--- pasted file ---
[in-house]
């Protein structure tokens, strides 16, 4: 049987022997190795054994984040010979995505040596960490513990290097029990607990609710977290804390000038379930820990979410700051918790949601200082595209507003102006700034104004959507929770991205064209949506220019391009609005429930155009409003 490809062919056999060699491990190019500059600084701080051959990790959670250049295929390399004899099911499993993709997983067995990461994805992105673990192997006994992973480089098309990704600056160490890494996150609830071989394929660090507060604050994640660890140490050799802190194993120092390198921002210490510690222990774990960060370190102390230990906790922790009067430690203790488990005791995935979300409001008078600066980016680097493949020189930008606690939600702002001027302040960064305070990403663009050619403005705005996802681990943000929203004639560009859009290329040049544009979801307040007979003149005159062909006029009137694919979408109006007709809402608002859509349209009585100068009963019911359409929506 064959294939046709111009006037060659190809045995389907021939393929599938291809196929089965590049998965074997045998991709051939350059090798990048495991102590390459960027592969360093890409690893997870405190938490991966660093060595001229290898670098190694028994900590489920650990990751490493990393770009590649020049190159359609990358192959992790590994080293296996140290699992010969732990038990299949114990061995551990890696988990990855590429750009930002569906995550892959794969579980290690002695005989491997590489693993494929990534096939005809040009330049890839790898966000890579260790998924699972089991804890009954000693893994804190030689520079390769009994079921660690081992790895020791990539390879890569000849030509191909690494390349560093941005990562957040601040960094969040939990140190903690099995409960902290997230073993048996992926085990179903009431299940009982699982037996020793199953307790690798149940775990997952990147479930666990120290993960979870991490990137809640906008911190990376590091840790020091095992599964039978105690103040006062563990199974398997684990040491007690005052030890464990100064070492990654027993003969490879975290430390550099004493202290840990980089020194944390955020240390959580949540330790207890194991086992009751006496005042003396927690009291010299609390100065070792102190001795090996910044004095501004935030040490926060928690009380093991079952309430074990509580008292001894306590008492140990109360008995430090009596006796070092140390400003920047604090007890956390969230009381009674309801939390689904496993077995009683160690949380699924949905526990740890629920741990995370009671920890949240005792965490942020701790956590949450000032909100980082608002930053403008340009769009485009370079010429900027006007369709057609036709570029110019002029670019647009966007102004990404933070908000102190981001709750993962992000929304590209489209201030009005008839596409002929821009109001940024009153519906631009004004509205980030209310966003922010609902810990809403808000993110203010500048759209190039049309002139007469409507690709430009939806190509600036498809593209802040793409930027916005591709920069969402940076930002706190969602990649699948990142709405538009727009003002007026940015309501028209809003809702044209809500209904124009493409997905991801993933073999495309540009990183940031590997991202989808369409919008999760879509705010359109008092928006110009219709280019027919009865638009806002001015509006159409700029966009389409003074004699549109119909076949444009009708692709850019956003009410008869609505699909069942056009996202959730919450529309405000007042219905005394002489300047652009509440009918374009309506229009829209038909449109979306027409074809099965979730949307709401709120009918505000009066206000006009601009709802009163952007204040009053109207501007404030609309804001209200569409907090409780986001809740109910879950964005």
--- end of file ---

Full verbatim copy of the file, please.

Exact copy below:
[in-house]
């Protein structure tokens, strides 16, 4: 049987022997190795054994984040010979995505040596960490513990290097029990607990609710977290804390000038379930820990979410700051918790949601200082595209507003102006700034104004959507929770991205064209949506220019391009609005429930155009409003 490809062919056999060699491990190019500059600084701080051959990790959670250049295929390399004899099911499993993709997983067995990461994805992105673990192997006994992973480089098309990704600056160490890494996150609830071989394929660090507060604050994640660890140490050799802190194993120092390198921002210490510690222990774990960060370190102390230990906790922790009067430690203790488990005791995935979300409001008078600066980016680097493949020189930008606690939600702002001027302040960064305070990403663009050619403005705005996802681990943000929203004639560009859009290329040049544009979801307040007979003149005159062909006029009137694919979408109006007709809402608002859509349209009585100068009963019911359409929506 064959294939046709111009006037060659190809045995389907021939393929599938291809196929089965590049998965074997045998991709051939350059090798990048495991102590390459960027592969360093890409690893997870405190938490991966660093060595001229290898670098190694028994900590489920650990990751490493990393770009590649020049190159359609990358192959992790590994080293296996140290699992010969732990038990299949114990061995551990890696988990990855590429750009930002569906995550892959794969579980290690002695005989491997590489693993494929990534096939005809040009330049890839790898966000890579260790998924699972089991804890009954000693893994804190030689520079390769009994079921660690081992790895020791990539390879890569000849030509191909690494390349560093941005990562957040601040960094969040939990140190903690099995409960902290997230073993048996992926085990179903009431299940009982699982037996020793199953307790690798149940775990997952990147479930666990120290993960979870991490990137809640906008911190990376590091840790020091095992599964039978105690103040006062563990199974398997684990040491007690005052030890464990100064070492990654027993003969490879975290430390550099004493202290840990980089020194944390955020240390959580949540330790207890194991086992009751006496005042003396927690009291010299609390100065070792102190001795090996910044004095501004935030040490926060928690009380093991079952309430074990509580008292001894306590008492140990109360008995430090009596006796070092140390400003920047604090007890956390969230009381009674309801939390689904496993077995009683160690949380699924949905526990740890629920741990995370009671920890949240005792965490942020701790956590949450000032909100980082608002930053403008340009769009485009370079010429900027006007369709057609036709570029110019002029670019647009966007102004990404933070908000102190981001709750993962992000929304590209489209201030009005008839596409002929821009109001940024009153519906631009004004509205980030209310966003922010609902810990809403808000993110203010500048759209190039049309002139007469409507690709430009939806190509600036498809593209802040793409930027916005591709920069969402940076930002706190969602990649699948990142709405538009727009003002007026940015309501028209809003809702044209809500209904124009493409997905991801993933073999495309540009990183940031590997991202989808369409919008999760879509705010359109008092928006110009219709280019027919009865638009806002001015509006159409700029966009389409003074004699549109119909076949444009009708692709850019956003009410008869609505699909069942056009996202959730919450529309405000007042219905005394002489300047652009509440009918374009309506229009829209038909449109979306027409074809099965979730949307709401709120009918505000009066206000006009601009709802009163952007204040009053109207501007404030609309804001209200569409907090409780986001809740109910879950964005």